I’m at a small workshop/conference on “matroid computation” in Wellington this week – the idea being to get together the handful of people in the world who are interested not only in matroids, but particularly in *computing* with matroids to have a few talks and lots of discussion.

The problem we face is that everyone has written their own software for their own problems in their own language and with varying degrees of reusability, flexibility and extensibility. Basically there is simply no matroid equivalent of GAP or Magma that will permit the exploration of individual matroids, routine case checking of small cases, identification of known small matroids and so on, while also facilitating reasonably hard-core research programming.

Anyway the week has been fun and I’ve learned a lot about other people’s approaches – my own particular approach is in using *databases* that permit rapid answering of a variety of different problems (after a considerable “set-up” time). Here are the slides from my talk (VUW2010) describing the basic set up and one problem that I used it for, though there are many others on the list.

I also happen to particularly like Wellington as a city – on a sunny day it is stunningly beautiful and it has a really lively “vibe” – it is still cheap enough for arty, hippie, countercultural types to live, shop and play downtown and they seem to coexist happily with the politicians and bankers. So there’s a real eclectic mix of shops like Minnie Cooper where you can buy $400 handbags, alongside body piercing joints. But one thing’s for sure – banker or hippy, politician or artist – they all drink a heck of a lot here! It’s also a nice change from Perth (with its “Swiss prices” as recent visitor Harald Helfgott described them) to be able to easily afford daily things and to be able to walk into a restaurant with only a cursory glance at the menu prices!

Wellington is incredibly hilly and they basically just perch houses on every little spot they can.

Anyway, back to the Maths…

It seems that we have reached a bit of an impasse – a GAP or Sage package is favoured by some, but because the data required to store a general matroid can get awfully large awfully quickly, it is far from clear that the general purpose data structures offered by GAP/Sage can effectively replace the highly-tuned tightly packed data structures in the existing code that are manipulated with C’s bitwise operators.

So where to go from here? Maybe we’ll just end up back with everyone using their own code for their own particular purposes? Maybe that’s just the best we can do with such loosely structured objects as matroids?

It may be that sage+cython would be a lot more useful than sage itself.

What we’d really like is to not reinvent the wheel in terms of implementing things like finite fields, rings, polynomials, arbitrary precision arithmetic etc but still be able to use specific C++ data structures and existing chunks of optimized code etc as transparently as possible.

I haven’t had time yet to really investigate exactly how external code interacts with Sage data structures / objects (or vice versa).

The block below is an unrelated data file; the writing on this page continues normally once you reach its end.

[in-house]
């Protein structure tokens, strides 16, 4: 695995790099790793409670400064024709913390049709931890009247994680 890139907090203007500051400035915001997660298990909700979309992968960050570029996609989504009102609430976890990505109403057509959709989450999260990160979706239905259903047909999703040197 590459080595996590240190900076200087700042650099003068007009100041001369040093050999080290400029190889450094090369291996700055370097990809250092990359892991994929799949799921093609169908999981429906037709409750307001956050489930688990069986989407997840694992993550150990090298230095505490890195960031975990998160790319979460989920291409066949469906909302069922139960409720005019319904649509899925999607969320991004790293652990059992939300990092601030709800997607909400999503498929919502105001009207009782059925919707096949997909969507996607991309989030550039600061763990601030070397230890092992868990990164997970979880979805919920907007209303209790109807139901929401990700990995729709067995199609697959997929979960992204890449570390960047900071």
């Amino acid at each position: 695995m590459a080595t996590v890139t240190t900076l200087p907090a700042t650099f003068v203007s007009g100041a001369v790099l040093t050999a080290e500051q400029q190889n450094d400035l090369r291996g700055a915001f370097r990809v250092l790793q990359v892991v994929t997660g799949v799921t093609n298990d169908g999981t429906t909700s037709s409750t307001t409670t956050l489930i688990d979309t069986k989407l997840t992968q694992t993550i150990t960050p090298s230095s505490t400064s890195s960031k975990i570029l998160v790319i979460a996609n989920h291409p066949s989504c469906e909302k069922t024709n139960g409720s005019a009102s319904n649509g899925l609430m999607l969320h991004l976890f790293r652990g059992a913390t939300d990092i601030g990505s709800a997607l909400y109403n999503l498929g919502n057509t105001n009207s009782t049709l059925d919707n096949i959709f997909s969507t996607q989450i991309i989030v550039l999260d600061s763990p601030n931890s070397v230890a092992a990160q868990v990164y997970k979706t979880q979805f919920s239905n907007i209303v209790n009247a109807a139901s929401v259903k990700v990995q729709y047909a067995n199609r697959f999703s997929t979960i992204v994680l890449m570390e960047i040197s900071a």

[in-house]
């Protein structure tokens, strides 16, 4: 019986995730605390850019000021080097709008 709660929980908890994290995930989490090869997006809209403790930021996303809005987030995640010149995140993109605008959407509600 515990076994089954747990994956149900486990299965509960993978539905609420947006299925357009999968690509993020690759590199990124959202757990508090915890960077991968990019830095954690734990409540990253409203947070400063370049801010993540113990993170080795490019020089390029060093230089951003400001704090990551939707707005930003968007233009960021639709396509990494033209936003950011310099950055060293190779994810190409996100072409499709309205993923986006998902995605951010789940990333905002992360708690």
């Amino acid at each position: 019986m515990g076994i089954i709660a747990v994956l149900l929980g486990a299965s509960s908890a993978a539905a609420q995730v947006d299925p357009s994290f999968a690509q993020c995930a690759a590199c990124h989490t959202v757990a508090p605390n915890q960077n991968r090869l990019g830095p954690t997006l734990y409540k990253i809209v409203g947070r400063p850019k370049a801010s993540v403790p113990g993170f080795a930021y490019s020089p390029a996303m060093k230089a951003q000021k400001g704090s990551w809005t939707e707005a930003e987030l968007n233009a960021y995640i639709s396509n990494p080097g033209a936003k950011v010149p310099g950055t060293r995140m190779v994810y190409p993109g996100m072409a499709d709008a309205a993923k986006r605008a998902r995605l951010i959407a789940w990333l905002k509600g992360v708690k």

In GAP it is quite clunky to use completely external C/C++ code, in that the GAP code basically has to write a text file for input to the external program, spawn a process to run the external program, and then parse the output. Fine for really big discrete jobs (like running nauty from within GRAPE) but not really suitable for tight integration of GAP facilities with C code.

My experience with Sage is (mostly) very positive. Begin by just writing everything in Sage (i.e. Python with all the useful extensions and built-in extra types); then you can speedup the bottlenecks by rewriting them in Cython (or in C/C++, if really needed).

You get an extra benefit of being able to communicate with GAP in a natural way (now via files/raw pipes, that is). Which is a great deal if you want to look into the underlying groups…

Sage is very flexible (much better than GAP, say) in sense that it’s easy to get your own code into its “main library”, if needed – or convince someone to fix something for you…

Or if you are scared of Sage, use Python/Cython (+C/C++, if really needed), with admittedly less powerful toolboxes like Sympy/Scipy/Numpy, which give you a bit of calculus, arbitrary precision rationals, and algebra, still.

Interfacing C with Python is quite easy using Cython: I cannot resist giving you

a link.

http://trac.sagemath.org/sage_trac/ticket/7477

I’m at a two-day short course on matroids at the US math meetings in New Orleans. I have been coding up some of the basic matroid types and constructions just as a way to learn more, and also looking at David Joyner’s code on the Sage ticket referenced above.

I’ll just echo Dima’s comments: you can prototype rapidly in Python with Sage and then easily speed it up once working. With linear algebra, finite fields, graph theory (isomorphism testing, matchings, connected components, cycle basis), and group theory all in Sage and fairly mature, you can build up working code quickly. You can interface with C libraries, translate Python to C with Cython, and talk to GAP. Cython lets you easily speed up critical sections of code. Seems like a natural place to locate a common home for bits and pieces of specialized packages and unify them with a common interface. And then you get maintenance and distribution for free.